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It's graduation day for top student VanDyk

He's at next level after acing test

By Bob Monahan, Globe Staff, 4/17/2001

rnst VanDyk did his homework well.

For the past seven years, the muscular South African watched the top wheelchair marathoners, noting the strong points of those he considered the best in the sport. As he trained, he tried to incorporate these techniques and strategies into his racing style.

Yesterday, he was rewarded for his research and development work with a laurel wreath.

VanDyk pulled ahead early and rolled to victory in the Boston Marathon men's wheelchair race, crossing the finish line in 1 hour 25 minutes 12 seconds - more than six minutes ahead of four-time defending champion Franz Nietlispach (1:31:22) and two-time winner Heinz Frei (1:31:58), both of Switzerland, and Saul Mendoza (1:32:05), a Mexican who lives in Warm Springs, Ga.

Those three were among the racers VanDyk had been studying.

''To me, Saul Mendoza is the best climber. I studied him,'' said VanDyk. ''And Franz is the best downhill racer. And Heinz is the best flat racer. I just copied all three and worked hard. That's how I won.''

VanDyk raced in Boston two years ago, finishing seventh in 1:29:51. ''I told myself then I hated this race and didn't want any part of it again,'' he said. ''Now I love it. I'll be back next year.''

He showed his confidence and power right from the start. With his 18-inch neck and broad shoulders, VanDyk looked like an NFL tight end on a mission. He led from the get-go, working in synch with his new 17-pound wheelchair as if they were parts in a Swiss watch.

VanDyk's lead was more than 5 minutes after 35 kilometers (21.75 miles), and by the 40K checkpoint he was ahead by more than 6 minutes.

''I knew I was ahead pretty good,'' said VanDyk, who has been without the use of his legs since birth. ''I was ahead but I was scared. I thought Franz would come up fast on me. I wasn't really relaxed until the very end.''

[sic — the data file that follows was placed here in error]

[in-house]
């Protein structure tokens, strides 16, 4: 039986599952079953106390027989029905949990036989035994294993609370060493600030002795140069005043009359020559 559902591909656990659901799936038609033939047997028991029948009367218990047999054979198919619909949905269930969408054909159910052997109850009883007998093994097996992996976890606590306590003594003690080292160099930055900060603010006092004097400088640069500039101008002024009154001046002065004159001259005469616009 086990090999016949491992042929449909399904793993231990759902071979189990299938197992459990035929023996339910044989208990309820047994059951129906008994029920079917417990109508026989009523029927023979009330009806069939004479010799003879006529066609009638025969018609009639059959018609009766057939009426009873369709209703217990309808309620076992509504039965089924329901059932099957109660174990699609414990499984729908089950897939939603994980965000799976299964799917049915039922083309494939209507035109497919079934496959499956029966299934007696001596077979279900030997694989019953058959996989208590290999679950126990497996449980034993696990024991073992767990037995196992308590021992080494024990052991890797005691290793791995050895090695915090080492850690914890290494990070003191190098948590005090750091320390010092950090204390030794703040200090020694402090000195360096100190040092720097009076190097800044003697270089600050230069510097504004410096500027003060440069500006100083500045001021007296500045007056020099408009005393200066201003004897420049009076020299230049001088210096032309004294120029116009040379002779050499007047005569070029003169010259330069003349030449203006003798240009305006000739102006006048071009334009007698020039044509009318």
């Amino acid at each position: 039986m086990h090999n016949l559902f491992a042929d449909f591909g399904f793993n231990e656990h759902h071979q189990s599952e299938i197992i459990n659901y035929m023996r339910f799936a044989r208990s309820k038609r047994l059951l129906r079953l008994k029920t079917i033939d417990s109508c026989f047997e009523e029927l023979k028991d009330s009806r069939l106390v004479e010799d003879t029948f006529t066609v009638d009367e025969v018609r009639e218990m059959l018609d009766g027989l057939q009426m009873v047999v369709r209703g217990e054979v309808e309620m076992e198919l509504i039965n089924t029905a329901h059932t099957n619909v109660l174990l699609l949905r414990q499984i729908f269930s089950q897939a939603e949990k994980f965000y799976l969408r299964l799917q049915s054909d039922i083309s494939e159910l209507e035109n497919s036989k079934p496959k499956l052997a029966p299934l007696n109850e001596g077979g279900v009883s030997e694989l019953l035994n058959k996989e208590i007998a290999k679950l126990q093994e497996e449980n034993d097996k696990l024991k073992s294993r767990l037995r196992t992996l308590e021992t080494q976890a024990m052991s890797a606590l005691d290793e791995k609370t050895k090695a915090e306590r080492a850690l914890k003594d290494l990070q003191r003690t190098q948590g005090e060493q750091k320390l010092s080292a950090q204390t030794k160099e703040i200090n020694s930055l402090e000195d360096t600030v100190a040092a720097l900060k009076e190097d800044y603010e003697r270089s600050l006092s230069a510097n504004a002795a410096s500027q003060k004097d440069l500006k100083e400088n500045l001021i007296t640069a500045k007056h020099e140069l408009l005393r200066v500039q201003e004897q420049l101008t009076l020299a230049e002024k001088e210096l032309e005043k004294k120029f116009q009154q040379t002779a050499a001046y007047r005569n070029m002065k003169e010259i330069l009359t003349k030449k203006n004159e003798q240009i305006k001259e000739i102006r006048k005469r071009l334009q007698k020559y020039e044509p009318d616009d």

It was too much ground for Nietlispach to make up.

''Ernst raced very well and I'm very glad for him,'' said Nietlispach, who took home second-place money of $5,000 - half of VanDyk's prize. ''He's a good person who worked hard for this race. I did offer him advice over the years, and he took it.''

Nietlispach, 43, who had won five of the previous six years in Boston, finished nearly 10 minutes off his personal best.

''At my age, I will not be improving as a racer from a physical point of view,'' he said. ''The only way I can improve is by getting better equipment.''

He thought the headwinds cost him 5-8 minutes.

It took a while for the victory to settle in for VanDyk. He cried when he was crowned with the laurel wreath and handed his trophy. Then he sat at the interview table in awe.

''When I sat for the interviews, I really appreciated everything more,'' he said. ''There I was at the interview table with Franz and Heinz, two of the world's greatest marathon racers, and I had defeated them. That's a great feeling.

''What's even greater is that both gave me confidence and advice over the years.''

VanDyk was at the Olympic Games in Barcelona in 1992, in Atlanta in 1996, and in Sydney in 2000. He watched the best in his sport, and something apparently rubbed off.

''If you watch the best and try to do as they do, you will get better in your event,'' said VanDyk. ''I started sports as a swimmer when I was very small. I learned how to compete.''

Nietlispach was asked if VanDyk owed him anything for his advice. ''Ernst earned the win,'' he said. ''He owes me nothing. We're friends.''

This story ran on page G10 of the Boston Globe on 4/17/2001.
© Copyright 2001 Globe Newspaper Company.

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